Tsunamis in the Atlantic
Intensive research following the tsunami catastrophe of 2004 showed that many other coastlines are also in danger of tsunamis. Thus the Atlantic coast and the Mediterranean coast are not safe from tsunamis and therefore must be better protected. Few tsunami catastrophes occur in the Atlantic in comparison to the Pacific. The tsunamis at Lisbon and at Puerto Rico were up to now the largest tsunami catastrophes and thousands of people lost their lives.
Possible tsunami dangers in the Atlantic
La Palma Tsunami
Islands of volcanic origin, such as the Canaries, have an especially large potential for triggering a tsunami. That the Canaries constitute a danger was shown 300 000 years ago when a part of the island El Hierro slid into the sea, triggering a mega-tsunami which carried rocks as high as a house for many hundreds of metres into the interior of the east coast of what is today the USA. The danger of a similar island collapse is seen by scientists particularly at the island of La Palma in the Canaries. Here, following a volcanic eruption in 1949 almost half of the mountain range of 20 km moved westwards towards the sea, leaving a large tear in the volcanic basalt. In the event of a fresh eruption, a huge part of the volcano could loosen itself due to differences in the types of rock and diverse water deposits within the now active volcano. As a result, the densely populated east coast of America would be massively threatened. According to a computer simulation by Stephen N. Ward and Simon Day, a tsunami (purple-red on the graphics) would rush across the Atlantic if the slopes of the Cumbre Vieja.volcano were to collapse into the sea.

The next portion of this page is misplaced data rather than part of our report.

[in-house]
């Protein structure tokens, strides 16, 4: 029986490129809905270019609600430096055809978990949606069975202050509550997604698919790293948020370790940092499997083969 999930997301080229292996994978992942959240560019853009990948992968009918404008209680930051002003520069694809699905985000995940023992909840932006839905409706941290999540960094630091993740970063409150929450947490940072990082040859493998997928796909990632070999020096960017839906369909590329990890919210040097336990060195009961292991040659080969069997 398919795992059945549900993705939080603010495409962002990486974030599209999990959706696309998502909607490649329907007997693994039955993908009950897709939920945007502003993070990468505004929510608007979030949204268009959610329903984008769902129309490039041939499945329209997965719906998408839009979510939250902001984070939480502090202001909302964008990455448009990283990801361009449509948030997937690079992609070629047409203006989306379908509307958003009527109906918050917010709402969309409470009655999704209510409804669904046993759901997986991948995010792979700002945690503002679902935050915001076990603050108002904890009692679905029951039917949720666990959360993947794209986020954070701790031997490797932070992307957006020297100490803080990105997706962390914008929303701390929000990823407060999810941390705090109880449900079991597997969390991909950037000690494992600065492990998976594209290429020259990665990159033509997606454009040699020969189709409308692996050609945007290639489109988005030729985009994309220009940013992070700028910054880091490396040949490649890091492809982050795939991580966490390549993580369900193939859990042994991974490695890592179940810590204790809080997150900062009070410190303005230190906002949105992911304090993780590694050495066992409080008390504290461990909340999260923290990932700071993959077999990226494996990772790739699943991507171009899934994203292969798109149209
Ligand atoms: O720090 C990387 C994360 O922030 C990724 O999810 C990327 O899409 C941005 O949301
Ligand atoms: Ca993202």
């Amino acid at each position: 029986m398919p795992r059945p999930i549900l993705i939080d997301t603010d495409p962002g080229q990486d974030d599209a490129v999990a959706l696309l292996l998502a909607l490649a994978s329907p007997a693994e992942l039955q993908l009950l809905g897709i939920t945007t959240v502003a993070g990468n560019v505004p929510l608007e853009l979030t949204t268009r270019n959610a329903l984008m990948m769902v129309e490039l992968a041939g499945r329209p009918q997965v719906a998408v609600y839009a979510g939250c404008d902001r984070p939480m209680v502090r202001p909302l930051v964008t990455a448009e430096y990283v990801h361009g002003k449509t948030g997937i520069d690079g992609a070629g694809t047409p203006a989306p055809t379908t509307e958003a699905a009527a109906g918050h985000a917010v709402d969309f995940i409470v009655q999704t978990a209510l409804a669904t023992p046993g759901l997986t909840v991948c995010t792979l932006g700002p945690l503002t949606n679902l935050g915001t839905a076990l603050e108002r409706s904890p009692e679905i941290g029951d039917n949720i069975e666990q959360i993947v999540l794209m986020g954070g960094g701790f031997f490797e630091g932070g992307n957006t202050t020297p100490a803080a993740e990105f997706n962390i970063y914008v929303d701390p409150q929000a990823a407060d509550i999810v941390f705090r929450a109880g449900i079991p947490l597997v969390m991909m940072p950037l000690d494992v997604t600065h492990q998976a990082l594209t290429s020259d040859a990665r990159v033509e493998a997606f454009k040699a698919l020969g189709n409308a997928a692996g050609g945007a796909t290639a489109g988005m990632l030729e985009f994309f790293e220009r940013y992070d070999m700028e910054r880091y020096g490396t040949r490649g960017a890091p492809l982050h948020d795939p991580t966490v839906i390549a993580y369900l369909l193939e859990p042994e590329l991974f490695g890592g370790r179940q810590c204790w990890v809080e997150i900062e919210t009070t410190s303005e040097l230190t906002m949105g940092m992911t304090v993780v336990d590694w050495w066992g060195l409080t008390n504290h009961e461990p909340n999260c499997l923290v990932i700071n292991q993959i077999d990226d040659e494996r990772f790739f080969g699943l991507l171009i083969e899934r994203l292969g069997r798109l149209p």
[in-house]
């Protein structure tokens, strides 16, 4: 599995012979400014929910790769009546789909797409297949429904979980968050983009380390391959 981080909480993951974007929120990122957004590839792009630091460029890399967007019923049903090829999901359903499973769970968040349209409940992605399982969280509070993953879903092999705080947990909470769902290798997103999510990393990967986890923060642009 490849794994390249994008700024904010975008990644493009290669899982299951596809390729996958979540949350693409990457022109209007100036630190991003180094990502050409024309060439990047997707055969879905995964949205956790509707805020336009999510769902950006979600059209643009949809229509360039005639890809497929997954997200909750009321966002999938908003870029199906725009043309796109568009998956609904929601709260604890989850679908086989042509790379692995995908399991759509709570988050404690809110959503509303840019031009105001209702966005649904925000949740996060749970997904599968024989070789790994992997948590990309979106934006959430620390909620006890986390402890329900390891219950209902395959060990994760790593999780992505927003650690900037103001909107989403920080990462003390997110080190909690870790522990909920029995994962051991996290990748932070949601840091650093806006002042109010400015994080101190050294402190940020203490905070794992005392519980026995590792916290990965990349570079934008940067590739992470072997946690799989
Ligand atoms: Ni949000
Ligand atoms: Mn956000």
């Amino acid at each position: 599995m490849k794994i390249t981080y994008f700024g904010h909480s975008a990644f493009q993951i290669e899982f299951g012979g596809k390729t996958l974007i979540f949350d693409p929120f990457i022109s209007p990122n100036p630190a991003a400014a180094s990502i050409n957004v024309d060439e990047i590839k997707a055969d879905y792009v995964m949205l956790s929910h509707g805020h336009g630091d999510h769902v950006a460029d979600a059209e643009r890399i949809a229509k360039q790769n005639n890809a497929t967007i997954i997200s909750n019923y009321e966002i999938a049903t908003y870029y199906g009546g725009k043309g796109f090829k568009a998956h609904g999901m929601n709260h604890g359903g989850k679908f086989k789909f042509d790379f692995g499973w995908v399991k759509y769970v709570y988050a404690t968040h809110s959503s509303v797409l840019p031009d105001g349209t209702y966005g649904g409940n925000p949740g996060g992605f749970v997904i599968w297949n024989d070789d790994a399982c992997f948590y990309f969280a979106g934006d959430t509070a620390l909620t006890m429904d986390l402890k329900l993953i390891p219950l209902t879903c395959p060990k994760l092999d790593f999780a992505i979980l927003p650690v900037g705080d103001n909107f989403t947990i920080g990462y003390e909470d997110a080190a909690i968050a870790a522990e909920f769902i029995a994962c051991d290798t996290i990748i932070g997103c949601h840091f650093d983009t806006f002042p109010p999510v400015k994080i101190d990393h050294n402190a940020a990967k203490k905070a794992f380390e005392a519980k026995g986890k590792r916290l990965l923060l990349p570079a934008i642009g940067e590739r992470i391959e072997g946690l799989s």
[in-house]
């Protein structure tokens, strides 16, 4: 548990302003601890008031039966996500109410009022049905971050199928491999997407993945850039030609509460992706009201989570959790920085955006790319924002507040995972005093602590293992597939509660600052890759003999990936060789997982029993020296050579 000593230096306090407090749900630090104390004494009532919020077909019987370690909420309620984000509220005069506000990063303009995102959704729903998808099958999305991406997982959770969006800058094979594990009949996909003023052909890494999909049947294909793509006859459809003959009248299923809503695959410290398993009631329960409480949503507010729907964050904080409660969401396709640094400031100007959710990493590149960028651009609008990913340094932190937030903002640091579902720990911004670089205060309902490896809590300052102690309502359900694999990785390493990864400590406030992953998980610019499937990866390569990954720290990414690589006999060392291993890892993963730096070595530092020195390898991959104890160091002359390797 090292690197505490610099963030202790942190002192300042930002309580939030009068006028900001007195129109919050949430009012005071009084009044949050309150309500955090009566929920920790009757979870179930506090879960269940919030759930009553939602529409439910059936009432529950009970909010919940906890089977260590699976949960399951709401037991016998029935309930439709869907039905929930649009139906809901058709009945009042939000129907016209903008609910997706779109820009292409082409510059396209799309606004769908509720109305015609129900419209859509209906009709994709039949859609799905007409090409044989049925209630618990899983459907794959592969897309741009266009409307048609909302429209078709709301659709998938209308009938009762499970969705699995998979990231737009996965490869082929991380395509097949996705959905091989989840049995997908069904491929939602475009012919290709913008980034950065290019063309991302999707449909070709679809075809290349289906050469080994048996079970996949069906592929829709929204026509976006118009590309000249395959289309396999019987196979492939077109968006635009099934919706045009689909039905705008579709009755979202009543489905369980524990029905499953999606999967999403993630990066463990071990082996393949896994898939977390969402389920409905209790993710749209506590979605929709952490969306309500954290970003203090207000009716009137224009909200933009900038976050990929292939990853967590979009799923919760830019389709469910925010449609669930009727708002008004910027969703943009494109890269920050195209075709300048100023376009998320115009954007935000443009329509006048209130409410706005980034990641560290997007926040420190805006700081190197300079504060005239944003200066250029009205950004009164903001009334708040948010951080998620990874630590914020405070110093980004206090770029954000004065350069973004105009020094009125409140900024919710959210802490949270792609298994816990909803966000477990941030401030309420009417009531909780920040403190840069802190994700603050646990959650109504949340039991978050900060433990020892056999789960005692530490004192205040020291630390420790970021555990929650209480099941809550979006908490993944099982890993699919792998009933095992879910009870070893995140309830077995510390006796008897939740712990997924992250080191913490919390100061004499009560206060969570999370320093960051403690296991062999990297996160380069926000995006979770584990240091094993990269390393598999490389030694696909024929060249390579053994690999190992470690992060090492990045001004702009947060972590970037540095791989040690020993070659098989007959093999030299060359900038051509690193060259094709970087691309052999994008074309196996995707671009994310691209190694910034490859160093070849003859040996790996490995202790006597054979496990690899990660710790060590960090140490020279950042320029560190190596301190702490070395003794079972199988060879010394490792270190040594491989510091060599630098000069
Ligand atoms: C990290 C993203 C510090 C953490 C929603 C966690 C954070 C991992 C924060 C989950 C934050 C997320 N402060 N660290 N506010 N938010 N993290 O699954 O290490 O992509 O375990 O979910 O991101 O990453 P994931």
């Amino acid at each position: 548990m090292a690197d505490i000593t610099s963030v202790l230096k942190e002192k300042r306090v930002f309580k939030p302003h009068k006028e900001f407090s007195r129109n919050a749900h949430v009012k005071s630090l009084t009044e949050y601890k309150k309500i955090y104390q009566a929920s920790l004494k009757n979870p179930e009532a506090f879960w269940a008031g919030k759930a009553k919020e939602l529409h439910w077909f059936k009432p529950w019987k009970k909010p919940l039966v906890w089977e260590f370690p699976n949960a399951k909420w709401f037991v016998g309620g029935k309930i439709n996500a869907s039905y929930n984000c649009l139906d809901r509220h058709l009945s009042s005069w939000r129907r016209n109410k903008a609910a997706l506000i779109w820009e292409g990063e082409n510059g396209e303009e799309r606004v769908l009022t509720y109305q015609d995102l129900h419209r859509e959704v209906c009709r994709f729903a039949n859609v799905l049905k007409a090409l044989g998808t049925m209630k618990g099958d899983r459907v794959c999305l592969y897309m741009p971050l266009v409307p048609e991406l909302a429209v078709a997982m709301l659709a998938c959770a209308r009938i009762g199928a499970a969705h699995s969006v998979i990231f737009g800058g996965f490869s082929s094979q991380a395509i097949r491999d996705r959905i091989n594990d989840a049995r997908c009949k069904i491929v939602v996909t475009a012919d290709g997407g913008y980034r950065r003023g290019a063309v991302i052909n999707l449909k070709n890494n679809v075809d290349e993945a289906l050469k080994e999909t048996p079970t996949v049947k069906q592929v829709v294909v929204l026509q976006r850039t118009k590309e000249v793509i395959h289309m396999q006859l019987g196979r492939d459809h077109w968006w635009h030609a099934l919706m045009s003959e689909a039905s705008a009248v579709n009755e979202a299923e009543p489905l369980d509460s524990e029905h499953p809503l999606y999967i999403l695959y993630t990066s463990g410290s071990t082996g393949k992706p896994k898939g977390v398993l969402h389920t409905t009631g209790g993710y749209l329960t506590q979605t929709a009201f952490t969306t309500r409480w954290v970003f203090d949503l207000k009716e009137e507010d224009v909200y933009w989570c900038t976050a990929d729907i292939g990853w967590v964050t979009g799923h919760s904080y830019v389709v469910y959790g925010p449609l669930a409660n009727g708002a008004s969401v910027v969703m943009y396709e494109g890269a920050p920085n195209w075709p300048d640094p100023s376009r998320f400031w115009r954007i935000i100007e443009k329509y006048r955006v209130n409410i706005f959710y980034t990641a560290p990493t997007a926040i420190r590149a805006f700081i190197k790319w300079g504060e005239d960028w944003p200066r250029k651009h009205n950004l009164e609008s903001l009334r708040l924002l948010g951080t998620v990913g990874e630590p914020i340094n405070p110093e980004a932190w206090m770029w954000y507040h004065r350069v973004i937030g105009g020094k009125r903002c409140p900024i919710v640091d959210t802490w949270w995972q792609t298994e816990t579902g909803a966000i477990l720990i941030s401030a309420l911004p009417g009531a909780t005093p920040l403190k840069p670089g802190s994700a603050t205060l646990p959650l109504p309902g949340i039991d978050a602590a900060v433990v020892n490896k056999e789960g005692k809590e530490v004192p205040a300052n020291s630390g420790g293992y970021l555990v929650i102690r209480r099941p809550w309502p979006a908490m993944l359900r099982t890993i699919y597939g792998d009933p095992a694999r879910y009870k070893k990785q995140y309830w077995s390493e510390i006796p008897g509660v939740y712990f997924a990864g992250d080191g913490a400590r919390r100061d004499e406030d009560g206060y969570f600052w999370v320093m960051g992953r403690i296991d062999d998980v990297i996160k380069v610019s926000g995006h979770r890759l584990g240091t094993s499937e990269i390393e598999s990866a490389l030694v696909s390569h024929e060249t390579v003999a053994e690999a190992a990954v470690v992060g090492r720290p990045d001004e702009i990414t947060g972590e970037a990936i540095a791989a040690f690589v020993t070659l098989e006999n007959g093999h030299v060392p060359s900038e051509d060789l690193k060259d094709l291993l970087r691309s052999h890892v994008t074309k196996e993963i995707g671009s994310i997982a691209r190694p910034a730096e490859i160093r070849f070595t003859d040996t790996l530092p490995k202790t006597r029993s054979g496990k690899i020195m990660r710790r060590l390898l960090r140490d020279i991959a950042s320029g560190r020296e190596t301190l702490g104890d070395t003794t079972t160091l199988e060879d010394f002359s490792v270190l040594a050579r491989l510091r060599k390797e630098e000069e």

Simulation by Stephen N. Ward and Simon Day
Table of known Tsunami catastrophes in the Atlantic
Greatest known Tsunamis of the Atlantic region
11 October 1918, Puerto Rico: On 11 October 1918 an earthquake of 7,5 on the Richter scale occurred in the Mona Passage west of Puerto Rico. The earthquake created a tsunami that grew to 6 metres and caused huge destruction along the western and northern coast of Puerto Rico. The tsunami caused the loss of 116 lives and physical damage amounting to 29 million dollars.
1 November 1755: The Portuguese capital of Lisbon and its inhabitants were particularly badly hit by an earthquake that occurred in the eastern Atlantic Ocean. Two thirds of the city was destroyed from resulting fires. The people seeking refuge from the flames on the banks of the Tejo River were surprised by huge flood waves produced by the earthquake. Some 60 000 people lost their lives. The waves were even observed in Ireland and on the other side of the Atlantic on the Lesser Antilles. On the coastline of the Madeira Islands the waves still had a height of 15 metres.